|legeros.com > Writing > How to Drive-Away|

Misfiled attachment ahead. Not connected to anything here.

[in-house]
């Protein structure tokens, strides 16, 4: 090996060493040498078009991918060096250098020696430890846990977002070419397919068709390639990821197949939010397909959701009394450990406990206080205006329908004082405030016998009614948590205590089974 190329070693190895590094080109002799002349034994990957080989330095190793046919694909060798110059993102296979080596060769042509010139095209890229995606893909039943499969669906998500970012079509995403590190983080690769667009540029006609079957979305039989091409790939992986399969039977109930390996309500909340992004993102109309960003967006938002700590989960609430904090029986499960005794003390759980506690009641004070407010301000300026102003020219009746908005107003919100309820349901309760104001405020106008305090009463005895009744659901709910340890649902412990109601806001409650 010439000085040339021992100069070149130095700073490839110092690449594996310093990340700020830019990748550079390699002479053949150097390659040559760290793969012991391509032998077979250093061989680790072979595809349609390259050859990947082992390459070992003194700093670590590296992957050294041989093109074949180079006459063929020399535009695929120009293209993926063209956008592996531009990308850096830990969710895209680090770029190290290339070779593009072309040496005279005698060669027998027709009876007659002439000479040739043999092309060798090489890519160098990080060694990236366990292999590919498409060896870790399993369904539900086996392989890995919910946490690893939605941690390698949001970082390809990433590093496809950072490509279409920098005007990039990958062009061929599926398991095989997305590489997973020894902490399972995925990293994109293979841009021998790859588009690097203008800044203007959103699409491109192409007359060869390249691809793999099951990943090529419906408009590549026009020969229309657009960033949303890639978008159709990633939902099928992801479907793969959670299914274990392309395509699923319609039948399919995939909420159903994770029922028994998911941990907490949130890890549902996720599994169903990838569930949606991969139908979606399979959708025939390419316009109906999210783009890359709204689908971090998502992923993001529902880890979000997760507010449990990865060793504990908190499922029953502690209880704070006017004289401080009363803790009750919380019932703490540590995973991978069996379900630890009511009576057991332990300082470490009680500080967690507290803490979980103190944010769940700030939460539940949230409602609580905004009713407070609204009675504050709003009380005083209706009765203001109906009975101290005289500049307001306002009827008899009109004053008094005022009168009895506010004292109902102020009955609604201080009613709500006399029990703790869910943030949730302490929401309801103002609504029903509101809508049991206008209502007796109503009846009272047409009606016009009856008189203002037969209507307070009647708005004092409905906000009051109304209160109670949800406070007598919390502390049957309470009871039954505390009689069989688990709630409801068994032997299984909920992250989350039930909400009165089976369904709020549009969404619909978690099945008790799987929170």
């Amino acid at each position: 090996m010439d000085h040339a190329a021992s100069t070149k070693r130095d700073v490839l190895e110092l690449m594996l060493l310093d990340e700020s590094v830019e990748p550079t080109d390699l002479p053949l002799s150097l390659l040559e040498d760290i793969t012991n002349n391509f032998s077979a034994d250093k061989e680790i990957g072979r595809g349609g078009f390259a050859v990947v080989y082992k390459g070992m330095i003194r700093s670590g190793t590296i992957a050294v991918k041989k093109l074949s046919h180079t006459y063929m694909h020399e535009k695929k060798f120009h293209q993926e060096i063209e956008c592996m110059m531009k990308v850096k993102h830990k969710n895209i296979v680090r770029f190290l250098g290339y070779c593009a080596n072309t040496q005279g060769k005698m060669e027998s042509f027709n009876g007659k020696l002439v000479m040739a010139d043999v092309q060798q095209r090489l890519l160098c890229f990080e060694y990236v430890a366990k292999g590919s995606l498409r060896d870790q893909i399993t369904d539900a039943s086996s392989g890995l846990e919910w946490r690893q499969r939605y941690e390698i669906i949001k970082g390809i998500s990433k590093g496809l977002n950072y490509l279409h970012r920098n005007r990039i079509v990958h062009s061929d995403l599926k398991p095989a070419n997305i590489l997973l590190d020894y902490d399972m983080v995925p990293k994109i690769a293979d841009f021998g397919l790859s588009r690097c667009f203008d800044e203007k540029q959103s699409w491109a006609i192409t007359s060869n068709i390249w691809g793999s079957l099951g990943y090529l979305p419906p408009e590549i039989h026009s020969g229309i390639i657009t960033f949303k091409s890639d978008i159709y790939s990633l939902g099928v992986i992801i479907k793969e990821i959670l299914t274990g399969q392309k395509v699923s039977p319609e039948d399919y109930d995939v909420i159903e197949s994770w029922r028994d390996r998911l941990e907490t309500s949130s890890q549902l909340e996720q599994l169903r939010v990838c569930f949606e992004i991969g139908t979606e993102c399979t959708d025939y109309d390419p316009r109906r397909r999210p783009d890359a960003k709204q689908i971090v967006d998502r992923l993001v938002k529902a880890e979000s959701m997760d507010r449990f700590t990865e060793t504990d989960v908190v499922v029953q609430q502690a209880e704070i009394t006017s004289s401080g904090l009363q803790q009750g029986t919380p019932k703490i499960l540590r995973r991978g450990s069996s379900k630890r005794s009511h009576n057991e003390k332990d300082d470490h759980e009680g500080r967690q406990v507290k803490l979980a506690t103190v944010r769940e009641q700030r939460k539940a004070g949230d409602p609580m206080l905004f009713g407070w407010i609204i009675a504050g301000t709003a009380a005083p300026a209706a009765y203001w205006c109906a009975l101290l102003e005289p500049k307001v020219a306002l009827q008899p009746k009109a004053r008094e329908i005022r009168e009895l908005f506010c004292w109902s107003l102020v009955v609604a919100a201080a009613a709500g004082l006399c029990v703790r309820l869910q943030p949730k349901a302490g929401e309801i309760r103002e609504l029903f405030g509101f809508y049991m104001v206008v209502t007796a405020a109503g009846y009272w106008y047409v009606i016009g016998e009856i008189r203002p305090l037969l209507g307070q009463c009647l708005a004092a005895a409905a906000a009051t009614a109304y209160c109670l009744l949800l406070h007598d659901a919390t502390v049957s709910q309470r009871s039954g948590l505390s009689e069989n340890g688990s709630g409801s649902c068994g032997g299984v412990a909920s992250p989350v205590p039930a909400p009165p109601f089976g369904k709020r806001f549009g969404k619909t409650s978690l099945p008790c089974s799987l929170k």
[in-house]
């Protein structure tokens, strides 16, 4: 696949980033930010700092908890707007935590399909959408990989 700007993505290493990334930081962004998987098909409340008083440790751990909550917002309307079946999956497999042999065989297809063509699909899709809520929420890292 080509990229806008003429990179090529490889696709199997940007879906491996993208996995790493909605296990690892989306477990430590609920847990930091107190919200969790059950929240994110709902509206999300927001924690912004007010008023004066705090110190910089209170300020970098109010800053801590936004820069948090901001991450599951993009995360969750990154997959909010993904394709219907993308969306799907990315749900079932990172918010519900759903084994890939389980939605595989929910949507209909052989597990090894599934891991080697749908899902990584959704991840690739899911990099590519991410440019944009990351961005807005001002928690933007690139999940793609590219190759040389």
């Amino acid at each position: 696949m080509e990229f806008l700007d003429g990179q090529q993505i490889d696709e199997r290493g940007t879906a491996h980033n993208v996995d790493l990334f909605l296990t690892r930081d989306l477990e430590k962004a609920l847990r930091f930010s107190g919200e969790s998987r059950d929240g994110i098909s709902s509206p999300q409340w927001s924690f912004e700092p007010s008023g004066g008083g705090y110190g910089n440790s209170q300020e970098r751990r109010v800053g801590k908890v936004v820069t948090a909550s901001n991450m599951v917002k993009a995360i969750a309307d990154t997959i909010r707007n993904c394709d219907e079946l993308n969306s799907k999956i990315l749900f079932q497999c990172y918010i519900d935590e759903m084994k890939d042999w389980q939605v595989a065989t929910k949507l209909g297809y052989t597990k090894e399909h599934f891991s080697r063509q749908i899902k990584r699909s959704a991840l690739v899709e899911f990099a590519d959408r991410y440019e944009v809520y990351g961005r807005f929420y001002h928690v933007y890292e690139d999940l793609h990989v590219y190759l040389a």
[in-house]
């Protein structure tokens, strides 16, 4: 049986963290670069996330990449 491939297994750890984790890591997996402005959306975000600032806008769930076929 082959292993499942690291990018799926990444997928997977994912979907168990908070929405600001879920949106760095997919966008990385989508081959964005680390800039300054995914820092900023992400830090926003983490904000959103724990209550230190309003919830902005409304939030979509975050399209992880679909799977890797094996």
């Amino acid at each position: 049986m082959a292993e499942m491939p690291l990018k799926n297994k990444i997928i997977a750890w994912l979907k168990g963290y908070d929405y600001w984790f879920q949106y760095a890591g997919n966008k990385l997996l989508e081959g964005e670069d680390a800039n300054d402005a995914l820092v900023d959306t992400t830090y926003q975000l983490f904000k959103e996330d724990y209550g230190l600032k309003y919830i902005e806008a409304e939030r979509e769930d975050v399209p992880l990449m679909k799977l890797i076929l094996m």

Goin' somewhere? Need a car? How 'bout a *free* car? If it's a one-way ride, consider using something called a "drive-away," a "loaner" that's *already* going from Point A to Point B. And all it needs is a driver... Interested? Well, first you need to find a drive-away firm. Check the yellow pages under "auto transporters." Or try searching an Internet "phonebook site," such as www.switchboard.com, for business names containing "au- to," "transport," "drive," "away," etc. And, if you're not sure what a particular company offers, just ask outright. "Do y'all do drive-aways?" That'll cut to the chase and you'll get an im- mediate answer of either "no" or "yes, where are going?" See, once you find a *company*, you still have to find a *car*-- a car that's going where you want to go. Or, at the very least, in the same direction. Such as what happened this summer, when Yours Truly drove from Seattle to Raleigh using a drive-away de- livered to ... Alexandria, Virginia. Yeah, I had to alter my route-- my ostensibly extensively *plotted* route-- as well as rent a car for the remainder. But I did save several hundred smackers on *other* rental fees, as the original plan involved an eleven-day rental! So what's the catch, then, provided you find both a drive-away company and a "free car" that's going where you are? FIRST, there's a time limit. X days to get there, averaging Y hundred miles per. It'll be padded, though, so won't have to break your neck. Heck, you may even be prohibited from driving at night! SECOND, there's a mileage limit. The direct dis- tance, plus X hundred extra. They know you'll wanna sightsee, or visit people, or just explore some long, winding, wandering road to nowhere. Not to mention any "alternate routes," be they intentional or otherwise. (During the aforementioned August ad- venture, a Certain Someone confused east and west and spent a scenic solid hour driving in circles in southeastern PA.) Obvi- ously, there's a per-mile charge should you exceed your limit. Like I did. THIRD, you're not allowed to pick up hitchhikers. Damn. The company may also have restrictions on *other* passengers. Same for other *drivers*. Not surprisingly. For *your* approval, though, you'll need a valid driver's license. Duh. Plus a per- sonal reference or two, and the name of whoever's awaiting your arrival. (Legal trivia: if you're never heard from again *and* you cross at least one state line, then the FBI can be called!) And, last but never least-- especially when involving one's wal- let-- you'll have to provide a deposit. Presumably cash, which you'll get back at the time of delivery. (And if said dead presidents *don't* make an appearance, you'll probably be told not turn over the keys!) FOURTH, and most potentially prickly, you'll have to keep the car clean. Or at least "as is." Meaning, no eating or drink- ing. You'll be expected to check the oil as needed. Same for other "levels," such as tire pressure or radiator fluid. In the event of breakdown or other required repairs, you'll probably call the company if the dollar amount is greater than X. And you'll keep your receipts, as any repairs-- major *or* minor-- will likely be the owner's problem. (Needless to say, lower- mileage vehicles are favored for such programs over higher-.) What *I* did at the start of my 4030-mile schlep was... drive to Wal-Mart, where I purchased cheapo floor mats, cheapo bed sheets (white), and one, big, ol' plastic box in which was placed motor oil, Fix-A-Flat, and other sundry supplies. The new mats were placed over the existing mats; the sheets were draped over the seats, and I was free to track mud in from puddles or ride sans shirt while simultaneously both shedding and sweating profusely. (More on the post-delivery forensics report at a later date...) Ergo, the four "catches" of a drive-away. One free car for the proverbial taking, but with limits on how long and how far you can drive. And rules about eating, drinking, or shedding. And no hitchhikers, so you'll have to *wave* at those leg-showing, heel-wearing, busty blondes-by-the-roadside. (As they *are* such a common sight, at least if MTV has taught us anything...) As for the *author's* experience-- admittedly both his one and *on- ly* drive-away to date-- 'twas an unbridled success. And I was- n't even riding a horse! Ha! Just a plain, plum-silver, stick- drive Saturn station wagon. With dual baby seats, for maximum un-coolness. (The pink, fuzzy dice I'd packed, however, helped to offset the Square Factor [SF].) And I'd do again. And hope- fully *will* do it again, in 2002, for a *second* cross-country tour. Next time, though, I'll be better planned. Erred and learned, but with that precious by-product called "experience." Here, then, is some of what I figgered out. Maybe they'll be of benefit. See you on the highway... Mike's Tips For Drive-Away Drivers ================================== o Contact the company soon as you have an inkling of your route. Ask a million questions. o Be flexible, both with dates and routes. o Make contingency plans, such as rental-car reservations. You can always cancel. o Become a member of the American Automobile Association (AAA). Free maps and tour book are nice, but the custom Trip-Tiks are the piece-de-resistance. Especially when can walk into any office, in any city, and request added pages as needed. You know, for late changes. o Bring pens, magic markers, and highlighters for use with said Trip-Tik. The former, for jotting notes as you go; the latter, for marking roads and drive-this-way direction- al arrows in big, fat, easy-to-read colored ink. o E-mail everyone you know, asking what *they* know about the road soon-to-be-traveled. Who knows what sights, shortcuts, or speed traps that might otherwise go unno ticed? o Inquire about road construction, either through AAA or a particular state's Department of Transportation. (Check the Web for the latter. Most, if not all state DOTs have an Internet presence.) If construction delays are encoun tered en route, check a map for roads or highways parallel to yours. o Find a copy of National Geographic's "Driving Across America." Either the countrywide or regional volumes. o For other tour guides, check either AAA or your local pub lic library. o Buy a pre-paid long-distance calling card. The fees are murder any other way. o Carry a deactivated cell phone. Per Federal law, it can still dial "911." o Buy and bring a stack of postcard stamps. If you're the type to go postal... o And don't forget to bring your address book. o Buy or bring a compass. Duh. o Bring music and/or books-on-tape. Depending where you're driving, radio offerings may pale far beyond any imagined, worst-case-oh-I'm-sure-I'll-find-something-to-listen-to scenario. Such as a spot in Utah where only *two* radio stations can be received. On both dials combined. o Before driving away the drive-away, examine the exterior from top to bottom. Interior, too. Don't be afraid to amend anything they've already found. o Take some pictures of the car before heading out to the highway. Just in case any post-delivery dents or dings get blamed back on you. o Have an extra key made. Store extra key in wallet, purse, or underwear. o Overestimate your travel time. Especially if you're prone to frequent stopping. You'll be surprised at just how long it *does* take to drive, say, 300 miles a day. o Visitors centers have coupons for hotels. o Hotels have brochures in the lobby. o Brochures make fine, free souvenirs. o Emergency provisions that make a minimal mess: PayDay candy bars and bottled water. o For socks, soap, and other sundries, buy as you go. You won't have to pack as much. Or, alternately, *ship* as you go. You won't have to tote as much. o Ask for a discount at every hotel. Eh, you have nothing to lose... o Live dangerously and don't call a single soul for the dura- tion. Or, if you're paranoid, call someone at the end of each day. That'll give a *general* area of the ditch that you'll be lying dead in. o For recommendations on anything, anywhere, find a local fire station. They'll know the area up, down, and three ways from Sunday *and* be happy to have visitors! o Take lots of pictures. Film is cheap. So is developing, if you shop around. (Sam's Club, $2 for 24 exposure, 4 inch prints.) Repeat trips are much, much, *much* more expensive. o And, of course, consult http://www.legeros.com/essays/bt/, the au thor's own, exhaustive account. A mere 30,000+ words. Plus pics. Copyright 2001 by Michael J. Legeros